There was a relatively high risk of intraoperative and postoperative complications in these aniridic cataract patients. They exhibited fragile anterior lens capsules and associated lens subluxation or weak zonules. Deterioration of glaucoma was the main postoperative problem and was observed in 4 eyes (50%). In addition, we found that corneal clouding became worse after cataract surgery in 4 eyes (50%). This clouding was caused by edematous changes due to endothelial dysfunction in 1 eye or progressive stromal haze unrelated to endothelial dysfunction in 3 eyes. Aniridia has a profibrotic nature [16,19]. Reinhard et al.  found postoperative deterioration of corneal surface disorders in 4 eyes and chronic endothelial cell loss in 3 eyes among 19 congenital aniridic patients. The proximity of the intraocular lens to immature vessels in the rudimentary iris, subclinical chronic inflammation, and the unique vulnerability to progressive fibrosis caused by PAX6 gene mutations may be possible mechanisms for the observed progressive fibrosis following cataract surgery in eyes with congenital aniridia . Progressive corneal clouding and glaucomatous changes can also impede final VA. Early cataract surgery is not advisable in aniridic patients; however, it was difficult to definitively determine the impact of this surgery on visual prognosis because of the small number of cases in this study.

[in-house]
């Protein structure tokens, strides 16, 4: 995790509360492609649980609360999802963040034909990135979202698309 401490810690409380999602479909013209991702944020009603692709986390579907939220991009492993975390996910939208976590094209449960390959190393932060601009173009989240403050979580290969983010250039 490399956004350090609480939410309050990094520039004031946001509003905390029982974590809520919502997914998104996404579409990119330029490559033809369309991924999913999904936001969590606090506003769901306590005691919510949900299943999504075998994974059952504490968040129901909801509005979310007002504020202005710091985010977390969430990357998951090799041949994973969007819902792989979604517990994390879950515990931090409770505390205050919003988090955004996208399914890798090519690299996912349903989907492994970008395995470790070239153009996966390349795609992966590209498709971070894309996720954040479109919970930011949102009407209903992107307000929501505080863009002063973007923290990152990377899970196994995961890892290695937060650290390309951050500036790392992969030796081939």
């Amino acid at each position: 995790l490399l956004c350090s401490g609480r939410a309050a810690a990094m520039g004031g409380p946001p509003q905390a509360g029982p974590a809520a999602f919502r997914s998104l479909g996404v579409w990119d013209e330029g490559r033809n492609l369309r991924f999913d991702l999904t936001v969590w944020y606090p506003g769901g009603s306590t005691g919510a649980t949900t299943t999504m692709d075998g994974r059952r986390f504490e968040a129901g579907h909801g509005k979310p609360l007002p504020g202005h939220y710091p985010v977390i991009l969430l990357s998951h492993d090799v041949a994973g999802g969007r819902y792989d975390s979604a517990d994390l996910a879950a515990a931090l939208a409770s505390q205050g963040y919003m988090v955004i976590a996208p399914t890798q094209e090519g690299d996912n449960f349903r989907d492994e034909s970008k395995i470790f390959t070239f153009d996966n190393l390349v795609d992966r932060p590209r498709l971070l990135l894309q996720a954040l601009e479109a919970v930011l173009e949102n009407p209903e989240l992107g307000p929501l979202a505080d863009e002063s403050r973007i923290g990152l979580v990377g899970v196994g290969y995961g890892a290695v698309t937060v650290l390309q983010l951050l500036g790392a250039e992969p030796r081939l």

The incidence of glaucoma in cases of congenital aniridia has been reported to range from 6% to 75% [18,21,22]. In this study, 51.6% of the patients had glaucoma. Glaucoma usually develops during late childhood in patients with congenital aniridia and is related to progressive circumferential changes in the angle, along with the gradual forward migration of abnormal iris tissue and the obscuration of the posterior trabecular meshwork and scleral spur [18,21]. In this study, the prevalence of glaucoma (71.4%) was also high in patients under the age of 20. In addition, congenital glaucoma was observed in 2 patients. Young patients with aniridia should be kept under close surveillance for the development of glaucoma. Increased central corneal thickness leads to a significant overestimation of the IOP in patients with congenital aniridia. Therefore, careful and regular examinations of the optic disc are very important for the detection and management of glaucoma in patients of all ages with congenital aniridia. Surgeons should also be aware that glaucoma can develop or deteriorate after cataract or corneal transplantation surgery.